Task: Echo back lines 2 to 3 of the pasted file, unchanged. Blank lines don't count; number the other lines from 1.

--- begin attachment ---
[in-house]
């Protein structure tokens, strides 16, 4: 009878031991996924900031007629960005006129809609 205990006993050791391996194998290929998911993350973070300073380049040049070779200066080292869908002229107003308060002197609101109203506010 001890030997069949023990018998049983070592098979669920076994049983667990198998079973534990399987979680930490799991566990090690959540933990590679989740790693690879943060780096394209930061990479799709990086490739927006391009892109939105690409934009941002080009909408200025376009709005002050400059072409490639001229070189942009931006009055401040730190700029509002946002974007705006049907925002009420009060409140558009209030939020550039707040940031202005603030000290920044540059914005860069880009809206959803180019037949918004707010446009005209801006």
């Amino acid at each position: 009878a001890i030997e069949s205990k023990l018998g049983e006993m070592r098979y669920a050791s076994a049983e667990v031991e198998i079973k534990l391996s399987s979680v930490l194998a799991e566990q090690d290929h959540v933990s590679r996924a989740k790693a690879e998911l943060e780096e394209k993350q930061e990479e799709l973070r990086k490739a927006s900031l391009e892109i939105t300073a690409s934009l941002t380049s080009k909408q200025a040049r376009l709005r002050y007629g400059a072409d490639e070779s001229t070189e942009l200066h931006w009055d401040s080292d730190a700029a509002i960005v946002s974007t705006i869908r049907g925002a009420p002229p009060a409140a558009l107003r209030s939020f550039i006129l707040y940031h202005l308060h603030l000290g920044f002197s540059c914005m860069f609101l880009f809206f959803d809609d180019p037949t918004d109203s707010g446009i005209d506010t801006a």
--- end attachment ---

């Protein structure tokens, strides 16, 4: 009878031991996924900031007629960005006129809609 205990006993050791391996194998290929998911993350973070300073380049040049070779200066080292869908002229107003308060002197609101109203506010 001890030997069949023990018998049983070592098979669920076994049983667990198998079973534990399987979680930490799991566990090690959540933990590679989740790693690879943060780096394209930061990479799709990086490739927006391009892109939105690409934009941002080009909408200025376009709005002050400059072409490639001229070189942009931006009055401040730190700029509002946002974007705006049907925002009420009060409140558009209030939020550039707040940031202005603030000290920044540059914005860069880009809206959803180019037949918004707010446009005209801006």
């Amino acid at each position: 009878a001890i030997e069949s205990k023990l018998g049983e006993m070592r098979y669920a050791s076994a049983e667990v031991e198998i079973k534990l391996s399987s979680v930490l194998a799991e566990q090690d290929h959540v933990s590679r996924a989740k790693a690879e998911l943060e780096e394209k993350q930061e990479e799709l973070r990086k490739a927006s900031l391009e892109i939105t300073a690409s934009l941002t380049s080009k909408q200025a040049r376009l709005r002050y007629g400059a072409d490639e070779s001229t070189e942009l200066h931006w009055d401040s080292d730190a700029a509002i960005v946002s974007t705006i869908r049907g925002a009420p002229p009060a409140a558009l107003r209030s939020f550039i006129l707040y940031h202005l308060h603030l000290g920044f002197s540059c914005m860069f609101l880009f809206f959803d809609d180019p037949t918004d109203s707010g446009i005209d506010t801006a």